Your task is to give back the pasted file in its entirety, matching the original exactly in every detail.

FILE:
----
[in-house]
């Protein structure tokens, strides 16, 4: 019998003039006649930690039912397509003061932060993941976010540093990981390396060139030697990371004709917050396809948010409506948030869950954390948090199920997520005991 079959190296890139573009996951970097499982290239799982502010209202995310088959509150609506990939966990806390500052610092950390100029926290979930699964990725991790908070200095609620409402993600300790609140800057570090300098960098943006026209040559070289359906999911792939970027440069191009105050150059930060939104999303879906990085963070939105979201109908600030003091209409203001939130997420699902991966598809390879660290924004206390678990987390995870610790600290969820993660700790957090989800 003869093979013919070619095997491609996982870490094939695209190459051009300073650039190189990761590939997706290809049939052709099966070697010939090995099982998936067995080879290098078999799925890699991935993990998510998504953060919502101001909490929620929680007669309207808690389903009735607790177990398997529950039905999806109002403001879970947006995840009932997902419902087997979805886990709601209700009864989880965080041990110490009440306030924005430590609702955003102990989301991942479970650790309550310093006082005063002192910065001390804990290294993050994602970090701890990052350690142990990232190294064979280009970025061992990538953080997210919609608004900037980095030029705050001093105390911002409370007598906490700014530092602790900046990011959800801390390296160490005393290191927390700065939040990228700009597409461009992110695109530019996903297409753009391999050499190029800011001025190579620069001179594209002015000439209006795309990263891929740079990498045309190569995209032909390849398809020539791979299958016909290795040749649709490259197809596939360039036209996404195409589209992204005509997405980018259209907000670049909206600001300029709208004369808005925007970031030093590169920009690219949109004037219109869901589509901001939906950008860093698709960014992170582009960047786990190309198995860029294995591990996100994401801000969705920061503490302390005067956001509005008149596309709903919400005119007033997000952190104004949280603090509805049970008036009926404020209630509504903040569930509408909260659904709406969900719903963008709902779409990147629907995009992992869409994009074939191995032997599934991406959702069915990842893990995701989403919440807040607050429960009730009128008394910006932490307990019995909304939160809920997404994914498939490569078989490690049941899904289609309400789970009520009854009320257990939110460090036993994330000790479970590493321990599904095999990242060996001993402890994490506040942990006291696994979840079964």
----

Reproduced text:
[in-house]
């Protein structure tokens, strides 16, 4: 019998003039006649930690039912397509003061932060993941976010540093990981390396060139030697990371004709917050396809948010409506948030869950954390948090199920997520005991 079959190296890139573009996951970097499982290239799982502010209202995310088959509150609506990939966990806390500052610092950390100029926290979930699964990725991790908070200095609620409402993600300790609140800057570090300098960098943006026209040559070289359906999911792939970027440069191009105050150059930060939104999303879906990085963070939105979201109908600030003091209409203001939130997420699902991966598809390879660290924004206390678990987390995870610790600290969820993660700790957090989800 003869093979013919070619095997491609996982870490094939695209190459051009300073650039190189990761590939997706290809049939052709099966070697010939090995099982998936067995080879290098078999799925890699991935993990998510998504953060919502101001909490929620929680007669309207808690389903009735607790177990398997529950039905999806109002403001879970947006995840009932997902419902087997979805886990709601209700009864989880965080041990110490009440306030924005430590609702955003102990989301991942479970650790309550310093006082005063002192910065001390804990290294993050994602970090701890990052350690142990990232190294064979280009970025061992990538953080997210919609608004900037980095030029705050001093105390911002409370007598906490700014530092602790900046990011959800801390390296160490005393290191927390700065939040990228700009597409461009992110695109530019996903297409753009391999050499190029800011001025190579620069001179594209002015000439209006795309990263891929740079990498045309190569995209032909390849398809020539791979299958016909290795040749649709490259197809596939360039036209996404195409589209992204005509997405980018259209907000670049909206600001300029709208004369808005925007970031030093590169920009690219949109004037219109869901589509901001939906950008860093698709960014992170582009960047786990190309198995860029294995591990996100994401801000969705920061503490302390005067956001509005008149596309709903919400005119007033997000952190104004949280603090509805049970008036009926404020209630509504903040569930509408909260659904709406969900719903963008709902779409990147629907995009992992869409994009074939191995032997599934991406959702069915990842893990995701989403919440807040607050429960009730009128008394910006932490307990019995909304939160809920997404994914498939490569078989490690049941899904289609309400789970009520009854009320257990939110460090036993994330000790479970590493321990599904095999990242060996001993402890994490506040942990006291696994979840079964």